Student Council Representative Body releases manifesto
Document calls for increased engagement with student body
First-year College student Abraham Axler, chair of Student Council’s representative body, recently released what he termed a “Representative Manifesto” in an attempt to solve some of the productivity and communication problems he says have plagued Student Council in the past. The manifesto is the result of a two-week collaborative effort between Axler, other representatives and the student body.
“I think, in some ways, the biggest challenge is convincing people who have a position is that they can do something with it,” Axler said. “We need to instill in them a sense of duty and service to their constituents.”
The manifesto also addressed a lack of participation from the student body. The majority of representatives are appointed, rather than elected, and the non-competitive nature of recent elections has resulted in a lack of energy and interest among students, Axler said.
“This is not a moment to relish in the privilege, in the ease of being seated through appointment,” the manifesto reads. “This is an opportunity to demonstrate to your constituents that you are an able and deserving representative. In recent years, our representative body has been plagued by a profound sense of boredom and dissatisfaction. Such a condition is unacceptable, as it undermines the entire purpose of the representative body: advocacy and action.”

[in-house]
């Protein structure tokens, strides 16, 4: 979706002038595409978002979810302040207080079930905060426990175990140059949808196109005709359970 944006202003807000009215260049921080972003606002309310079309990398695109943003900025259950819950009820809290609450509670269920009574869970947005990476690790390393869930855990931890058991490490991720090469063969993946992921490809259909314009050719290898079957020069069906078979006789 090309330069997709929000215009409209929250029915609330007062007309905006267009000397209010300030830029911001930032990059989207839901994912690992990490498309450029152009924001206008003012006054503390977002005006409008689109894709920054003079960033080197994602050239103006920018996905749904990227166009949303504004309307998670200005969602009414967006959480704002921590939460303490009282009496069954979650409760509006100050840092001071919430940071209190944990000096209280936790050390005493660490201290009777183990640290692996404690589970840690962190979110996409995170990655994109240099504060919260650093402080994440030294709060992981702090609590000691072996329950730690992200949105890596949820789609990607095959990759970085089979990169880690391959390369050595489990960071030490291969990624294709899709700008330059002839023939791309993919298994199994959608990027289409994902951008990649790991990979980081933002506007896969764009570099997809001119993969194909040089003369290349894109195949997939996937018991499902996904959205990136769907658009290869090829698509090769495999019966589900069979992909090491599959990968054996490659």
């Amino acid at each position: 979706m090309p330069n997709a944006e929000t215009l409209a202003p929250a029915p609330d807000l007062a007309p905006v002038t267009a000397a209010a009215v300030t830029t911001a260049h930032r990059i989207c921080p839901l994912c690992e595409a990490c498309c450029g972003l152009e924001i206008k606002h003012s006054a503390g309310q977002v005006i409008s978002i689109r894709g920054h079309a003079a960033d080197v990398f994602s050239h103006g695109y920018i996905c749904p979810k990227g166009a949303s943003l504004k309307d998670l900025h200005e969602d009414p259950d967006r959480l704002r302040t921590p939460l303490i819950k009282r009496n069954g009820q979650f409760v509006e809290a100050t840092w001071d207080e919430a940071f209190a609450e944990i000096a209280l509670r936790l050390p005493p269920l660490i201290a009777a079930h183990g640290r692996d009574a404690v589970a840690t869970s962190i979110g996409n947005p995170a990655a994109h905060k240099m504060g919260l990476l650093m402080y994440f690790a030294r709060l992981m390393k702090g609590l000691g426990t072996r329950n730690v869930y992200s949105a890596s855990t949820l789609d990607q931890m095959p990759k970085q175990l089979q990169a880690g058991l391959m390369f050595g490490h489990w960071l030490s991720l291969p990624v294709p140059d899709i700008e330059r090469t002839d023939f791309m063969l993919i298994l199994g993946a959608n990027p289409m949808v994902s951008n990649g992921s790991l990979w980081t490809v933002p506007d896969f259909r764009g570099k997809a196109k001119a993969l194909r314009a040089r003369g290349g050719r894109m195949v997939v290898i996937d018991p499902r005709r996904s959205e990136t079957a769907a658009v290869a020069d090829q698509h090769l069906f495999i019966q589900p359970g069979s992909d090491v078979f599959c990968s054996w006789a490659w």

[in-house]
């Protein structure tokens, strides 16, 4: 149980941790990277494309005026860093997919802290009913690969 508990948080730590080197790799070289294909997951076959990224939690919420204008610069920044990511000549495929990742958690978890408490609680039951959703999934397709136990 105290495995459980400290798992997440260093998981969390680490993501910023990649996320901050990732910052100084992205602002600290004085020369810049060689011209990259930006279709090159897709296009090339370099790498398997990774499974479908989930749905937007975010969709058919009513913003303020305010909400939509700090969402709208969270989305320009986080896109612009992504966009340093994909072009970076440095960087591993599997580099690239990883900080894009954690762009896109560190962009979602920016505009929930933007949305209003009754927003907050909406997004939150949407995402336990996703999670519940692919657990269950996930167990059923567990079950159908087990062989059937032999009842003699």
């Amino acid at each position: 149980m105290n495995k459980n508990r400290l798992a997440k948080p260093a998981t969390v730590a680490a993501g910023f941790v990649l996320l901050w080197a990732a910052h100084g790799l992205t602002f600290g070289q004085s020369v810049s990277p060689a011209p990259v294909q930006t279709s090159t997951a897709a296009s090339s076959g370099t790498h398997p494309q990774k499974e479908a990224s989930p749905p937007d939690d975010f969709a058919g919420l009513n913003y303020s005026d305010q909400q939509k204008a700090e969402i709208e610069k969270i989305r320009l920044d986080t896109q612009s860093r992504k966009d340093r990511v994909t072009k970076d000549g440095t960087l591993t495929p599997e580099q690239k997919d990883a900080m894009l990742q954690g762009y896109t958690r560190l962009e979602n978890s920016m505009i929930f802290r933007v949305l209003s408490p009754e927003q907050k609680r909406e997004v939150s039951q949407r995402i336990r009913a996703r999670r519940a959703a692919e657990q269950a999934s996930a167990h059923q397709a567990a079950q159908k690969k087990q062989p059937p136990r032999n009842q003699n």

To help remedy these problems, Axler has proposed a set of solutions which together encourage participation from both the student body and current representatives.
The manifesto introduces three solutions: taking advantage of the website “SpeakUpUVa,” personally reaching out to students around Grounds and using a productivity technique called “Objective: Key Results.”
SpeakUpUVa was started a few years ago as a public forum which allows students to voice opinions and vote for issues they find important, serving as a platform for Council representatives to garner students’ perspectives and feedback.
“A distinct advantage of SpeakUp is that it quantifies student concern,” Axler said.
The OKR, meanwhile, is a concept completely new to Council. The technique — popularized by companies like Google and Intel — would force representatives to come up with challenging objectives. Results are evaluated on a scale from 0-1. Representatives’ scores will offer students a chance to see how effective their representatives have been at accomplishing tasks.
“The OKRs would be a totally new thing,” Axler said. “That sense of internal accountability would help because it’s such [a] large organization, it’s hard to measure and keep track of everyone’s accomplishments. The OKRs would really help us see the progress within the organization, as well as allow the constituents to see the progress their reps are making.”
Fourth-year College student Michael Promisel, the outgoing chair of the representative body, said he has high hopes for the future of Student Council in its new term.
“In my discussion with Abe [Axler] and the rest of the reps, I really encouraged them to capitalize on the strides we made this year,” Promisel said. “We’re certainly not perfect, but we made steps to turn in the right direction and have built a lot momentum. Abe has some great visions and I can’t wait to see them executed.”